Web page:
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The TransAcoustic Piano – Silent Piano Technology Taken One Step Further

In the past, many pianists have contended with cantankerous neighbors who complain about loud practicing during the day or late-night schedules that preclude practicing for fear of waking even reasonable neighbors.
This led to the development of the technology referred to as Silent Piano (Yamaha) or Anytime (Kawai) which is an acoustic piano where there is an option to completely silence the strings by means of an interposing hammer bar, preventing the hammers from touching the strings.

In the silent mode, sensors pick up the piano key movement. It is then converted to a MIDI signal which links to a digital sound module with headphones. The silent/anytime pianos also have full MIDI capability for sending signals and can be linked to a computer for use with notation software for example.

The new TransAcoustic concept

Instead of pitting acoustic and digital against each other, Yamaha now has brought the concepts together combining the two worlds in an attempt to create a completely new kind of experience. The TransAcoustic technology is an experimental endeavour that most certainly only a large company could afford to develop and present to the international market.

At its most basic level, the new technology transfers the digital sound of the Silent Piano into the instrument’s soundboard instead of the headphones. Two transducers attached to the piano’s soundboard convert the digital signal into electromechanical impulses that set the soundboard vibrating – literally turning the soundboard into a loudspeaker membrane which means that the sound is actually delivered through a naturally resonant piano component.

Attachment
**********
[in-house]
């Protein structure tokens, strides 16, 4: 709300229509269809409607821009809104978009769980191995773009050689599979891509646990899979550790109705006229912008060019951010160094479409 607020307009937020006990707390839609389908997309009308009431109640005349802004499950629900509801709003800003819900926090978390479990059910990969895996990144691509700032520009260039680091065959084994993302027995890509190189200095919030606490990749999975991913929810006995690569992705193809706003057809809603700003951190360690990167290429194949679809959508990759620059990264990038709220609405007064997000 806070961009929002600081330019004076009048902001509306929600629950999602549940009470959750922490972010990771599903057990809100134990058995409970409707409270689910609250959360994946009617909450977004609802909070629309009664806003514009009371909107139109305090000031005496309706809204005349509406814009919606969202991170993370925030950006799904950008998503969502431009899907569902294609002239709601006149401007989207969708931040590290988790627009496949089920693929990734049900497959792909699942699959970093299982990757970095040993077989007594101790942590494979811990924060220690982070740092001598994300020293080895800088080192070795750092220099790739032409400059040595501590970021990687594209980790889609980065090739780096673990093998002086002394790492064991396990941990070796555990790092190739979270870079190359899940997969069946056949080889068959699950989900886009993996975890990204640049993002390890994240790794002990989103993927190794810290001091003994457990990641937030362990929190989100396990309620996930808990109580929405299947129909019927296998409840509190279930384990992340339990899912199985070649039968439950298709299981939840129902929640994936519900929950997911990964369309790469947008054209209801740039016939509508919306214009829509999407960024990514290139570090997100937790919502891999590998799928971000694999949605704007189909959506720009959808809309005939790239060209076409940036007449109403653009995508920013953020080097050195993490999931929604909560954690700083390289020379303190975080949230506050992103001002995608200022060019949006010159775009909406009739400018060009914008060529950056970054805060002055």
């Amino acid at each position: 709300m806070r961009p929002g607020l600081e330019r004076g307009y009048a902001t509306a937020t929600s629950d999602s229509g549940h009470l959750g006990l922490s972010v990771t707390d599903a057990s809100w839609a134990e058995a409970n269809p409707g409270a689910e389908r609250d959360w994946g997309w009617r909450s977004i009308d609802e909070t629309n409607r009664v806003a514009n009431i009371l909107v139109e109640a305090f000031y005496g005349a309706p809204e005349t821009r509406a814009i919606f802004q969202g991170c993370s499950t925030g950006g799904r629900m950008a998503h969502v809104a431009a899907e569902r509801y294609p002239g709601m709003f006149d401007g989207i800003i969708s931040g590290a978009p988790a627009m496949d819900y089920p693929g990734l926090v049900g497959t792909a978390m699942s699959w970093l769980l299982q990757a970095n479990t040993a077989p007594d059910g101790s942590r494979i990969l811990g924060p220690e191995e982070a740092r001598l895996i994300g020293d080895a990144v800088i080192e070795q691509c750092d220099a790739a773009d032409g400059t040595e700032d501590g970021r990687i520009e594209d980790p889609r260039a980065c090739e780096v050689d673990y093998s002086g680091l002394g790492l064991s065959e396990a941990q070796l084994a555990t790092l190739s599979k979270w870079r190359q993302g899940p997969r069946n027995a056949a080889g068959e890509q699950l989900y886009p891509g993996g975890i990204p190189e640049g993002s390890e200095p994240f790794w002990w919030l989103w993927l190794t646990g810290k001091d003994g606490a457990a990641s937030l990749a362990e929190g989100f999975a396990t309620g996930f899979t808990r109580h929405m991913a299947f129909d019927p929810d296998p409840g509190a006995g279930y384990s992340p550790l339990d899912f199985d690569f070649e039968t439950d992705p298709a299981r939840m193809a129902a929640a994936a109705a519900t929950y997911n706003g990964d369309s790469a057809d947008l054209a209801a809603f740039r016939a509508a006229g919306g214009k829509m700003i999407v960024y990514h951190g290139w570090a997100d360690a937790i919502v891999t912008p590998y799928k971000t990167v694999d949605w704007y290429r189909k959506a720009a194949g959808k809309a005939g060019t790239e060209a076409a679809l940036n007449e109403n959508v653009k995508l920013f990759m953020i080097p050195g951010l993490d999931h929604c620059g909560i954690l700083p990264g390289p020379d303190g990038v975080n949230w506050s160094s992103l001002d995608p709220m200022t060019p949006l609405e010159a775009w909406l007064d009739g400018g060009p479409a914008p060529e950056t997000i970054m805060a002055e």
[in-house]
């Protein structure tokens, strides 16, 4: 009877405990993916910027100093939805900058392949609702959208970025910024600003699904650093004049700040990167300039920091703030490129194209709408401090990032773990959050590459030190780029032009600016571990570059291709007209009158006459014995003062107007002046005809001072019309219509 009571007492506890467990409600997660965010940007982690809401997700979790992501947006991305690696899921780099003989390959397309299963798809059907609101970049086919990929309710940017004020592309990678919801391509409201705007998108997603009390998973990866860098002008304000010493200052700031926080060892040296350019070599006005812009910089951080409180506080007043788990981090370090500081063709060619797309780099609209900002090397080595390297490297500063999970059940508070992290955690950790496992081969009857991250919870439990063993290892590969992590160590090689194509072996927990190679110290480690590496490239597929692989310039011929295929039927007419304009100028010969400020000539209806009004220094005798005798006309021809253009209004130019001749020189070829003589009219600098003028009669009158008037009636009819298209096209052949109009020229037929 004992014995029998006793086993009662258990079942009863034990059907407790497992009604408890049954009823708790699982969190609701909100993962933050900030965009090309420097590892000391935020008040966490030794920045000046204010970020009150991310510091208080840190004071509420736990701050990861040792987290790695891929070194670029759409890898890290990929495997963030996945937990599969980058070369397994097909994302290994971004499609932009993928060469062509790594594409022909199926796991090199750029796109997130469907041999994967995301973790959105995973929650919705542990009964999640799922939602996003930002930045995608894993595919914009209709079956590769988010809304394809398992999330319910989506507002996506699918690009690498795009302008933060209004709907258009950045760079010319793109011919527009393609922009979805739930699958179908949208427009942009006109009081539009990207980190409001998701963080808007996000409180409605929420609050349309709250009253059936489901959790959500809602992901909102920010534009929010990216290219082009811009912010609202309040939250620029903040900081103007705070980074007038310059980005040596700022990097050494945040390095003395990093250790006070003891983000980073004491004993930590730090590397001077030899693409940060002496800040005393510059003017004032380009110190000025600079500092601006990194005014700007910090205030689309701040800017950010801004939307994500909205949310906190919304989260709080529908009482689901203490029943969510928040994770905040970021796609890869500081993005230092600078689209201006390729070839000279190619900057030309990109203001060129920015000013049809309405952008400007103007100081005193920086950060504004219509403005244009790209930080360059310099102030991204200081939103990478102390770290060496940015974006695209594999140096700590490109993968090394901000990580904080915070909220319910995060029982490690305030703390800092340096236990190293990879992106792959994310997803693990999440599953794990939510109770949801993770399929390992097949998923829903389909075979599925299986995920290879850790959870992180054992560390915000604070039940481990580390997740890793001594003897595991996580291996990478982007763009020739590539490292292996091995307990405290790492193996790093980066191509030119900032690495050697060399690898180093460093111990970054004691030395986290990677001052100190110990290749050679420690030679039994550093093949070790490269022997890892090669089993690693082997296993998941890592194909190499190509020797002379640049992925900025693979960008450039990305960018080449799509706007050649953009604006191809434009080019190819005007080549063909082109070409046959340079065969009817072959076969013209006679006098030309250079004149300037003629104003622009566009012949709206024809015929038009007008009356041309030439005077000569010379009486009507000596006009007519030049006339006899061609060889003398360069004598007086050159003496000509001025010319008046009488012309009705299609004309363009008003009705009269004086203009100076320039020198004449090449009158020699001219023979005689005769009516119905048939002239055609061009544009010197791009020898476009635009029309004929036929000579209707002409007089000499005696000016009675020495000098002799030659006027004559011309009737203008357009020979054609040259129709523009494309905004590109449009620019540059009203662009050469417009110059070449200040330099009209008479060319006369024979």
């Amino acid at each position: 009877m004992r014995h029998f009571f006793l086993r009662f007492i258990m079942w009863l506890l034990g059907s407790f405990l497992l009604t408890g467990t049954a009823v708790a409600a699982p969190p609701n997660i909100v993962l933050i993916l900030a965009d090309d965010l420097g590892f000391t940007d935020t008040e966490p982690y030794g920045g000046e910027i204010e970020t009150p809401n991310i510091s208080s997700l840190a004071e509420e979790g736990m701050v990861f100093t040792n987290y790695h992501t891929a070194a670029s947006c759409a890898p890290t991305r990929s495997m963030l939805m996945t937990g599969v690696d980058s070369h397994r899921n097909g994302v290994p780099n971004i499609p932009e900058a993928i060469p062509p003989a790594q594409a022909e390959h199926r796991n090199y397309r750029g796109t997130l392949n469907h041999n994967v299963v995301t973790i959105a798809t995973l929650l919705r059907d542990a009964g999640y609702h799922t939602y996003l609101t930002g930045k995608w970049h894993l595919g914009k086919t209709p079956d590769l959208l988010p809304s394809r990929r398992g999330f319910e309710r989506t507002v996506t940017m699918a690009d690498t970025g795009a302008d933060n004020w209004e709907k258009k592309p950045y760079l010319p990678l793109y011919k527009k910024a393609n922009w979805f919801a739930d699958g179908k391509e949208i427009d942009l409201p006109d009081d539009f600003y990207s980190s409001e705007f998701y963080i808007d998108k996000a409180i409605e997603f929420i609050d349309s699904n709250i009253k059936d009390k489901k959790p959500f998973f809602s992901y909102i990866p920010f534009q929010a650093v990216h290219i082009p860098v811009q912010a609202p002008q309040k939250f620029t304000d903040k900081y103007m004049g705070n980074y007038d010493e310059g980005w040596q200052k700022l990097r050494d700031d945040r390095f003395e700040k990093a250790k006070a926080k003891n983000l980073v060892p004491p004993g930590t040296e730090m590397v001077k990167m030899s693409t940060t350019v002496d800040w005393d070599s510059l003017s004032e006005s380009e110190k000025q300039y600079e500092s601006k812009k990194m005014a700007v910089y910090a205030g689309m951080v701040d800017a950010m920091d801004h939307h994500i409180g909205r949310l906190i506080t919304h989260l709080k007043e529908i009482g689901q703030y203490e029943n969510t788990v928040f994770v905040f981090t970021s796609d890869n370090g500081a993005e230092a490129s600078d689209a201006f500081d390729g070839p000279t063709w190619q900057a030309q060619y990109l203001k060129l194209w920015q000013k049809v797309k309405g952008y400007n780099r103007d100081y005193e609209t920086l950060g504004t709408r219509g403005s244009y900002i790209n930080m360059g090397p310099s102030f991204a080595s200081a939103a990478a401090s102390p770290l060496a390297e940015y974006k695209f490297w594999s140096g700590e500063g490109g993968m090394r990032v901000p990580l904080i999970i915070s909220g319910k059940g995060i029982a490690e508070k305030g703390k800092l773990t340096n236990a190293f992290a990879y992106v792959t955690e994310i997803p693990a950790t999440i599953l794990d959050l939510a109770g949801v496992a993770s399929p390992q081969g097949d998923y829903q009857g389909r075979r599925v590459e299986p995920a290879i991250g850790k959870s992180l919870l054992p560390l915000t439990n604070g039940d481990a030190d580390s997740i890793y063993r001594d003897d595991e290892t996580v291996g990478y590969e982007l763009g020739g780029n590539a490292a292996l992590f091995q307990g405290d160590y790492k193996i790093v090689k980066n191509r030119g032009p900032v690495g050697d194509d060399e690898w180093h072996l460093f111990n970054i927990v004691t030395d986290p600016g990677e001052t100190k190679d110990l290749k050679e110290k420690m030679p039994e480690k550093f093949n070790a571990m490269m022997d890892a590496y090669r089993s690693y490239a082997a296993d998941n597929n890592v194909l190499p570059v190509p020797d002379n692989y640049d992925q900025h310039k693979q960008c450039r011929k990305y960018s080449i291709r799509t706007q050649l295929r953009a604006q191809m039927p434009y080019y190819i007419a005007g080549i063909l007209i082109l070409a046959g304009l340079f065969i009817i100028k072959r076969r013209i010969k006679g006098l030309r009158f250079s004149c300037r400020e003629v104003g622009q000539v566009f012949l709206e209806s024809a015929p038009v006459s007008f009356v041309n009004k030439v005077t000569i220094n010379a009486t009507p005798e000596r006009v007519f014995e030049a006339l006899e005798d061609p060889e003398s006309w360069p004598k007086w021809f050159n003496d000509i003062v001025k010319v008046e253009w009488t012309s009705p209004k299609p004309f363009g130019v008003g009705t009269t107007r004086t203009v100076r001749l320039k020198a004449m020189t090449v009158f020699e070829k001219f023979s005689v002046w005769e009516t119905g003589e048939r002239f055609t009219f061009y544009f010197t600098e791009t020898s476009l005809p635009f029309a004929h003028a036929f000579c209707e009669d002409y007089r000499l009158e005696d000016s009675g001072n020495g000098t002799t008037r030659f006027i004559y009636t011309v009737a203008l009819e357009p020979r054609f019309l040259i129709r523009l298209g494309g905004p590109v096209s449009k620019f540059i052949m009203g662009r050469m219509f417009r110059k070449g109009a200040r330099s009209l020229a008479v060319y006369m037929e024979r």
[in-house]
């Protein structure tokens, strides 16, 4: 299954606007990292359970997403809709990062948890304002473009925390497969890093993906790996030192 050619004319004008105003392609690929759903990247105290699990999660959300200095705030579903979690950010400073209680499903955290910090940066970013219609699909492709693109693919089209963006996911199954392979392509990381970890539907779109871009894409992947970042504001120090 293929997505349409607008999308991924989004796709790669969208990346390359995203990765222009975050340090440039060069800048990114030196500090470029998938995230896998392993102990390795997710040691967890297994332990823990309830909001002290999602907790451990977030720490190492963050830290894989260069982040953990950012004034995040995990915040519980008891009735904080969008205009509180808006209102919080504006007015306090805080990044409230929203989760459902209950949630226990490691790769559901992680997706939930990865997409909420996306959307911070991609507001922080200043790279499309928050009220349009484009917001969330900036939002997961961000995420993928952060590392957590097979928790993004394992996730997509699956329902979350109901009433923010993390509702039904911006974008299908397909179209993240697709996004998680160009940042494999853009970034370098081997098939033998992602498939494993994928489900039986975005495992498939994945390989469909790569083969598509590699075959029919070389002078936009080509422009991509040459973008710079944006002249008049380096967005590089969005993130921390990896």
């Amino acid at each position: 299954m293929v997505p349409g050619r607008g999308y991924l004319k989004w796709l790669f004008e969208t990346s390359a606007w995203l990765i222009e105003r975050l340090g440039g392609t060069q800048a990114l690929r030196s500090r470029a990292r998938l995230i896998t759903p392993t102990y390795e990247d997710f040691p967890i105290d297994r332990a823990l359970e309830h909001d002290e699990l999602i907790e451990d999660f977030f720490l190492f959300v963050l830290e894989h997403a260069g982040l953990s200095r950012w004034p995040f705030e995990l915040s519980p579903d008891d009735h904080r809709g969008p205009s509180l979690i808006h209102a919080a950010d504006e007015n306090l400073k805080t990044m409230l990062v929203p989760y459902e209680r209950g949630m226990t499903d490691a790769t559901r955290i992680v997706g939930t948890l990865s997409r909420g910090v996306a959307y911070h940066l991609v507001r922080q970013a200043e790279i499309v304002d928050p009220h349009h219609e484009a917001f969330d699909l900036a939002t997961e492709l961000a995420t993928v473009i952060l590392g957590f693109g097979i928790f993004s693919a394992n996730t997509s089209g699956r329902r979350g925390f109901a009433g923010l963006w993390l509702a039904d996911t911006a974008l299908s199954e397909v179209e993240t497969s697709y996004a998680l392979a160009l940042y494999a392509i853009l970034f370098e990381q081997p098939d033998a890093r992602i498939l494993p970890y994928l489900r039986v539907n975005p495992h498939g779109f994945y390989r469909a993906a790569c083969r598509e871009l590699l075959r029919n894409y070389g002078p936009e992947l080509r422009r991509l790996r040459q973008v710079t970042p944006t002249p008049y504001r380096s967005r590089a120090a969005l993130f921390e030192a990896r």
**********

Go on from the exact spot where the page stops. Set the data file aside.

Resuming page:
This component allows the player to adjust the volume of this “half-acoustic” piano sound but also to play with other instrument sounds in TransAcoustic mode, such as harpsichord, marimba or electric piano. It is also possible to layer any of the 19 digital sounds on top of the standard, hammer-striking-string piano voice – a feature that assumingly will increase the demand for piano tuners. Another advantage over pure digital sound is, according to Yamaha, that when using the damper pedal in TransAcoustic mode the piano strings will pick up some of the digital sound in an acoustic phenomenon called sympathetic resonance. (Try this yourself by depressing the right pedal in an acoustic piano and sing or shout into the piano.) This is one of the parts of a natural acoustic piano sound that standard digital piano technology still struggles to convincingly recreate.

Time will tell how useful and popular the TransAcoustic technology will become. The first model, the Yamaha U1TA PE Professional Upright Piano has just started shipping.

Reader question:
What is your opinion about the usefulness and future of this kind of digital/acoustic hybrid pianos?


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